Successful adoption of SonarQube to improve code quality

Reaching out to the community to see if you can share how sonarqube has helped improve codequality. One of the issues I am running into is push-back from the devs around the “value” this tool provides. The sentiment is static code analysis suggestions generate false positives and doesn’t contribute to improving code quality so it will be ignored.

Wondering if someone has concrete examples around rulesets, success stories, adoption strategies that has worked for their teams and are willing to share with the community.

Thanks in advance.



I didn’t jump straight on this thread in order to give other folks a chance to chime in first. After all, it will sound a little biased coming from me.

But I’ll share anyway to get the ball rolling. :smile: I actually have two stories to tell.

Improving quality within SonarSource

Our CEO Olivier Gaudin likes to talk about how we improved our own code quality using SonarQube. The story is a familiar one: there was a conviction that test coverage should be at a certain level, but developing features was the priority. Adding tests was going to come “later”, but there was never time at the end of a release cycle to add them. Coverage gradually declined…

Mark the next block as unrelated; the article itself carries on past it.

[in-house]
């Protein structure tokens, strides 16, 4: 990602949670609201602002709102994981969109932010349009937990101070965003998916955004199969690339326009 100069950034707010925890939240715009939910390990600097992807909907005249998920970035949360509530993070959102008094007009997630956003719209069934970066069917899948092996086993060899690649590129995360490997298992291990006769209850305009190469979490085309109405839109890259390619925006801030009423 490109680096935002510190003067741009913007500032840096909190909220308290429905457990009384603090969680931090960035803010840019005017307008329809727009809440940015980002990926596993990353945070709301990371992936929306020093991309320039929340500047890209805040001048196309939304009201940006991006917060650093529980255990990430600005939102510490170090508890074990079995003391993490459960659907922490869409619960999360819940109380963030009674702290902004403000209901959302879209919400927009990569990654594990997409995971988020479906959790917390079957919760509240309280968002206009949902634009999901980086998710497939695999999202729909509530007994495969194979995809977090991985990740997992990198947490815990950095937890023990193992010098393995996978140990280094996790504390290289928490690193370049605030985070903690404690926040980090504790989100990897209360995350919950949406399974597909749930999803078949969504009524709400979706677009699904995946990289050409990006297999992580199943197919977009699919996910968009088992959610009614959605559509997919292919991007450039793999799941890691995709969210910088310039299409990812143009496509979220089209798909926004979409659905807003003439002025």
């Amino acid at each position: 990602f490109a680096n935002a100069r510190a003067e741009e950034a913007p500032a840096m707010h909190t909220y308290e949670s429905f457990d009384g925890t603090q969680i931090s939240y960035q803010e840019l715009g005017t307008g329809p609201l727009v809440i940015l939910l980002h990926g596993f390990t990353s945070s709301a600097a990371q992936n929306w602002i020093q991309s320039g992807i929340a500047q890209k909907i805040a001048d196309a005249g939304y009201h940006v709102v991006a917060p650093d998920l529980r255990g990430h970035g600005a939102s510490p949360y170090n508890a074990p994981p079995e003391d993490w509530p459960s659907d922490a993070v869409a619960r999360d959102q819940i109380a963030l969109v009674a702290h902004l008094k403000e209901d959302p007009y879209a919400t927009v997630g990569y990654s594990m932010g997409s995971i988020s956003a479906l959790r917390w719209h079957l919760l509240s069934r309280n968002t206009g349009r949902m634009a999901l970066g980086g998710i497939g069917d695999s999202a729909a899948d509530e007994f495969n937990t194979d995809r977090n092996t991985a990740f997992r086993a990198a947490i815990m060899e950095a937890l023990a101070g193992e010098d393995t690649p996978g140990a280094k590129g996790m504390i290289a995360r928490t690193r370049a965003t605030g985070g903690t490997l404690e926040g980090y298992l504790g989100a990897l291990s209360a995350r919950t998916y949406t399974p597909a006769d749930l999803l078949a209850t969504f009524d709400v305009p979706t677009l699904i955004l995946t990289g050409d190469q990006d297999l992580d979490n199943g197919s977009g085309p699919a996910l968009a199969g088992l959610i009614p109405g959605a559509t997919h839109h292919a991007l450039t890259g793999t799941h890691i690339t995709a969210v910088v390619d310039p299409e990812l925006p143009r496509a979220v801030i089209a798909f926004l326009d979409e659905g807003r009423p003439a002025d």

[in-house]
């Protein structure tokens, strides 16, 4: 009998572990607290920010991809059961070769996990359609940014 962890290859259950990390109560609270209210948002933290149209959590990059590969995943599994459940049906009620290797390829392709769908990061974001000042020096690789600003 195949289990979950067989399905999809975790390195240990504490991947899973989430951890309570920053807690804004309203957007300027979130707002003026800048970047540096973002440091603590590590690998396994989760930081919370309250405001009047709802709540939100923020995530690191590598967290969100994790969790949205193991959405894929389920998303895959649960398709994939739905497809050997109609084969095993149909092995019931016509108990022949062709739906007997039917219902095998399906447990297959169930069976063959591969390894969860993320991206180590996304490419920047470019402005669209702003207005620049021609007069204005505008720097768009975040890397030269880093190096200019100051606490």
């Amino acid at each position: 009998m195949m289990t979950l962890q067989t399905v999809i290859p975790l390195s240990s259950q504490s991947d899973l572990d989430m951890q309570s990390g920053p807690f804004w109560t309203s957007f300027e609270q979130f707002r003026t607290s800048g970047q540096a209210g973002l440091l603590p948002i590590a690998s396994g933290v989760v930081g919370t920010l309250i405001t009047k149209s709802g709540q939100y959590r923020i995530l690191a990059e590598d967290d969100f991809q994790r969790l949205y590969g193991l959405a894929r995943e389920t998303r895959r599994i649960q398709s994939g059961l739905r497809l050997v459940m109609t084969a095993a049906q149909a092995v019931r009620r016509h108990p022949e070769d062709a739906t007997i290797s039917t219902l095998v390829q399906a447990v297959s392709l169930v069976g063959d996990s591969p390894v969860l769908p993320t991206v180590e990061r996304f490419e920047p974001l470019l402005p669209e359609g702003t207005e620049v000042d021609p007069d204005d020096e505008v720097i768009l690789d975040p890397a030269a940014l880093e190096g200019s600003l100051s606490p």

That trend continued until we put a Quality Gate in place and enforced it. The QG required 80% coverage on new code, and the version wasn’t releasable without it. So commit by commit, we started adding that missing coverage. It didn’t matter whether you were adding a brand new method or updating an old one; if you touched it it was “new code” and at least 80% coverage was required.

And gradually, very gradually the overall coverage started creeping up without any kind of mandate or initiative to write tests on old code. From a nadir of 67% in Oct. 2011, we’ve risen to 89.4% overall coverage today. And coverage on new code currently stands at 93%.

Fostering adoption

In my experience, good developers want to write good code. So what I did at my previous job was analyze projects, pick out a few issues from each one - you know, the “oh yeah, that’s gotta be fixed” issues - and go to the best developer on the team to point at the analysis and say “look what I found.”

Usually, there’s a little initial skepticism. That seems to be pretty normal. But when they actually focus on what’s being found in their projects… well, things get easy from there, and two things happen:

  • the developer you won over takes care of bringing the rest of the team along
  • the negotiation about which rules are enabled ensues.

And at that point, you’ve got 'em hooked. :wink:



Complementary to that, it’s important to understand the overall approach to code quality that SonarQube advocates: Fixing the Water Leak .

It’s not just the way SonarQube provides maximum value, it essentially is the most effective way to gradually (as @ganncamp has put it) get on top of your codebase quality. And when it comes to getting devs onboard, it’s a sane approach too:

  • do not put the burden of legacy code on current devs (or even newjoiners), who might have nothing to do with it in the first place, and who are here to write awesome code, instead of spending days fixing old stuff